Preprints
https://doi.org/10.5194/essd-2020-149
https://doi.org/10.5194/essd-2020-149

  09 Jul 2020

09 Jul 2020

Review status: a revised version of this preprint is currently under review for the journal ESSD.

SoilKsatDB: global soil saturated hydraulic conductivity measurements for geoscience applications

Surya Gupta1, Tomislav Hengl2, Peter Lehmann1, Sara Bonetti1, and Dani Or1 Surya Gupta et al.
  • 1Soil and Terrestrial Environmental Physics, Department of Environmental Systems Science, ETH, Zürich, Switzerland
  • 2OpenGeoHub foundation / EnvirometriX, Wageningen, the Netherlands

Abstract. Saturated soil hydraulic conductivity (Ksat) is a key parameter in many hydrological and climatic modeling applications, as it controls the partitioning between precipitation, infiltration and runoff. Ksat values are primarily determined from soil textural properties and soil forming processes, and may vary over several orders of magnitude. Despite availability of Ksat datasets at catchment or regional scale, significant efforts are required to import and bind the data before it could be used for modeling. In this work, a total of 1,910 sites with 13,267 Ksat measurements were assembled from published literature and other sources, standardized, and quality-checked in order to provide a global database of soil saturated hydraulic conductivity (SoilKsatDB). The SoilKsatDB covers most global regions, with the highest data density from the USA, followed by Europe, Asia, South America, Africa, and Australia. In addition to Ksat, other soil variables such as soil texture (11,667 measurements), bulk density (11,151 measurements), soil organic carbon (9,787 measurements), field capacity (7,389) and wilting point (7,418) are also included in the dataset. The results of using the SoilKsatDB to fit Ksat pedotransfer functions (PTFs) for temperate climatic regions and laboratory based soil samples based on soil properties (sand and clay content, bulk density) show that reasonably accurate models can be fitted using Random Forest (best CCC = 0.70 and CCC = 0.73 for temperate and lab based measurements, respectively). However when temperate and laboratory based Ksat PTFs are applied to soil samples from tropical climates and field measurements, respectively, the model performance is significantly lower (CCC = 0.51 for tropical and CCC = 0.13 for field samples). PTFs derived for temperate soils and laboratory measurements might not be suitable for estimating Ksat for tropical regions or field measurements, respectively. The SoilKsatDB dataset is available at https://doi.org/10.5281/zenodo.3752721 and the code used to produce the compilation is publicly available under an open data license.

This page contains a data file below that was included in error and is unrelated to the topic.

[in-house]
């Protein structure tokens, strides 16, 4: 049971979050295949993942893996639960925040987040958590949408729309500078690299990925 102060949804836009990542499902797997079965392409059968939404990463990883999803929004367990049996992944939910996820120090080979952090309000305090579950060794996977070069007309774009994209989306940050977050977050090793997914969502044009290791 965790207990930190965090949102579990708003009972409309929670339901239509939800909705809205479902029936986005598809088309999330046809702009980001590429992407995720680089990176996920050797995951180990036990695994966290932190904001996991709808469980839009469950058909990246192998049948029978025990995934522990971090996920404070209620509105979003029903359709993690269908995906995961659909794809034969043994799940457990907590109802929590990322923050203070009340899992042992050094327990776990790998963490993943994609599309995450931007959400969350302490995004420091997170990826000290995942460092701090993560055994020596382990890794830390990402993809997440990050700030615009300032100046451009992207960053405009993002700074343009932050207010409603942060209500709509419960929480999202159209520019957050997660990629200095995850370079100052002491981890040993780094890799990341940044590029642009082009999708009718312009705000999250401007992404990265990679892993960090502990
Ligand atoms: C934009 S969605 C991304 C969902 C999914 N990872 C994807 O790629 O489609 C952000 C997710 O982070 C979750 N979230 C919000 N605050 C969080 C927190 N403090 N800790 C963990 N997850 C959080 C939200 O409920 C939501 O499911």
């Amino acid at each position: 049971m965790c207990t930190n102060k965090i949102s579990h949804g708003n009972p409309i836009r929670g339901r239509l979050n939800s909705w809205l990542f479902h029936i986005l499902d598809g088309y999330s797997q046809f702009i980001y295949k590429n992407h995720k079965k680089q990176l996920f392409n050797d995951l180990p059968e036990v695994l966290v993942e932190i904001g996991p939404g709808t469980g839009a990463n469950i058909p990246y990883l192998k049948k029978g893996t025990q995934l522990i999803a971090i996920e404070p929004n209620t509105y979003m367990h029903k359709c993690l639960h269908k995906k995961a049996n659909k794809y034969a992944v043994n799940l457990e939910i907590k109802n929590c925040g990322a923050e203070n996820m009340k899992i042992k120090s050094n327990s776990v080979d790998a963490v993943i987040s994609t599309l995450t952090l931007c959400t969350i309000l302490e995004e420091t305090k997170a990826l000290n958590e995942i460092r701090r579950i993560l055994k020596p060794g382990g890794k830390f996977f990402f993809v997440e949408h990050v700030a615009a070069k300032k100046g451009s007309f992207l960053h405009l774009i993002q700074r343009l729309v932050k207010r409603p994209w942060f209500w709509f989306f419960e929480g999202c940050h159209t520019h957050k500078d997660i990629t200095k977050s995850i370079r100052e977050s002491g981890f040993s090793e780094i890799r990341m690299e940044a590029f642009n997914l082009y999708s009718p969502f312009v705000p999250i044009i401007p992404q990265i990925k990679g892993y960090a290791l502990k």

Surya Gupta et al.

 
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Surya Gupta et al.

Data sets

SoilKsatDB: a global compilation of soil saturated hydraulic conductivity measurements, S. Gupta, T. Hengl, P.Lehmann, S. Bonetti, and D. Or https://doi.org/10.5281/zenodo.3752722

Surya Gupta et al.

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